Ron Lieber with an interesting piece about investing and it’s relationship to veganism for the NYTimes:
First, the US Vegan Climate ETF. It is an index of sorts, with 268 American stocks, and it begins with subtraction: removing companies, and even whole industries, that it considers animal unfriendly. Pharmaceuticals? Poof, because of all the animal testing. Companies that extract and refine fossil fuels are gone, too. After all, animals are outdoors more than we tend to be, so climate change threatens many of them even more than us.
The Karner Blue Animal Impact Fund, named for the endangered butterfly, takes a different approach. It is an actively managed mutual fund, with fewer than half the number of stocks in the Vegan ETF, including companies not based in the United States.
Another big difference: It employs so-called positive screening, picking best-of-breed companies in as many industries as it can stomach.
“We are not animal avoidant,” said Vicki L. Benjamin, president of Karner Blue Capital. “We are animal engagement.”
This gets tricky rather quickly, and it may mean something like the following when it comes to the raising of meat, according to Ms. Benjamin, who is not a vegan but tends to stray from a plant-based diet mostly in the piscine direction: People are going to eat animal flesh for a good long while, so why not treat the animals better?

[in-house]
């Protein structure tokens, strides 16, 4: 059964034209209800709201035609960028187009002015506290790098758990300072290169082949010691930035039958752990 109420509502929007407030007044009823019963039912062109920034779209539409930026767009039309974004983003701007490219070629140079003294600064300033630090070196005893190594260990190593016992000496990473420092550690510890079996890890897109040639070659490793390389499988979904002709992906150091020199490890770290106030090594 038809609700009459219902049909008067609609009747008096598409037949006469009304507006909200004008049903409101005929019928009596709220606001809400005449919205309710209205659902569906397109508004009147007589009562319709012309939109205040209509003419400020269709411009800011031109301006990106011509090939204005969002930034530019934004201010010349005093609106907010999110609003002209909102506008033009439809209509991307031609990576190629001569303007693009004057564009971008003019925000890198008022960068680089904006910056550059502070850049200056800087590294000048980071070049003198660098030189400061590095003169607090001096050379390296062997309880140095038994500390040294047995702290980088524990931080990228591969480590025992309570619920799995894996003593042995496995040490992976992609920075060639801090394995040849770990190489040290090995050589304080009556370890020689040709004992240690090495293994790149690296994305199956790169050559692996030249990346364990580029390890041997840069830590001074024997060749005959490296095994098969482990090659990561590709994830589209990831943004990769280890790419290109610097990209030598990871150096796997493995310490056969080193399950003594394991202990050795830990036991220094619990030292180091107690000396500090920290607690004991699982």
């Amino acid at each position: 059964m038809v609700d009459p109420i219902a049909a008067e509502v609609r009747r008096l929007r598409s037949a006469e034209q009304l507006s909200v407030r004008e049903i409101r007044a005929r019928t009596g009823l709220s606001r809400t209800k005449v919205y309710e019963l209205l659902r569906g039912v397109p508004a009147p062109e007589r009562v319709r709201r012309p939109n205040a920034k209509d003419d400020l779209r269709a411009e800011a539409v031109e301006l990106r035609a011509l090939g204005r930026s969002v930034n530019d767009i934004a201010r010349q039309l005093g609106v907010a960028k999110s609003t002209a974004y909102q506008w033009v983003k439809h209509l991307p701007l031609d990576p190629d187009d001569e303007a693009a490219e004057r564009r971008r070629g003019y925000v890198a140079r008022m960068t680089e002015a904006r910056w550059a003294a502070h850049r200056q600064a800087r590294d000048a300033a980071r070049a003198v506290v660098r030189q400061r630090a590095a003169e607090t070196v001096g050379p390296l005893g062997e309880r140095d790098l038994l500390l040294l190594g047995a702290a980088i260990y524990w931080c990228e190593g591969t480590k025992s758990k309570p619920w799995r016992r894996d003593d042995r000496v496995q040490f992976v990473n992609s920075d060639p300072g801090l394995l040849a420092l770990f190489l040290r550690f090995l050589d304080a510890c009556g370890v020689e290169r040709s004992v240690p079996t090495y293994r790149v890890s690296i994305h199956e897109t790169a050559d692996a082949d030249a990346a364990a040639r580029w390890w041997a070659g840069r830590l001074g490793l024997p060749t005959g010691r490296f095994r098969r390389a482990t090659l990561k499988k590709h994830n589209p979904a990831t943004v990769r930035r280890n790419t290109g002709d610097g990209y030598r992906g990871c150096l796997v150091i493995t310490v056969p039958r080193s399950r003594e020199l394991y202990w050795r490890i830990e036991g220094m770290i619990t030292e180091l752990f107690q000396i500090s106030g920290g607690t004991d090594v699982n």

Do that, and it becomes more expensive to raise animals, since you’re doing so humanely, which is a good thing. The cash cost of eating meat will go up, people will eat less, and emissions will fall.
That’s how Karner Blue ends up with Chipotle in its portfolio: It likes the chain’s animal welfare efforts (its continuing food safety questions aside). But the parent of Burger King didn’t make the cut, even though it has a vegetarian Whopper with an Impossible Burger patty these days. That’s because the parent, Restaurant Brands International, also owns Popeyes, which only recently agreeed to take a big step to improve its treatment of chickens.
Any edge cases reflect the kinds of compromises that nearly any kind of investment may require for most consumers. Because of its desire to direct capital to above-average companies in as many industries as possible, Karner Blue sometimes ends up in a situation where it’s effectively buying the best house in a bad neighborhood.
Investing while trying to ‘Do The Right Thing™’ is a wild game. If you want to support change, investment is one of the easiest ways to do it. I mean if we’re putting tofu and Impossible burgers and tempeh in it… we might as well put our money where our mouth is too.
It is confusing and it makes sense that we are starting to see multiple offerings that are trying to find a way to navigate this tricky space.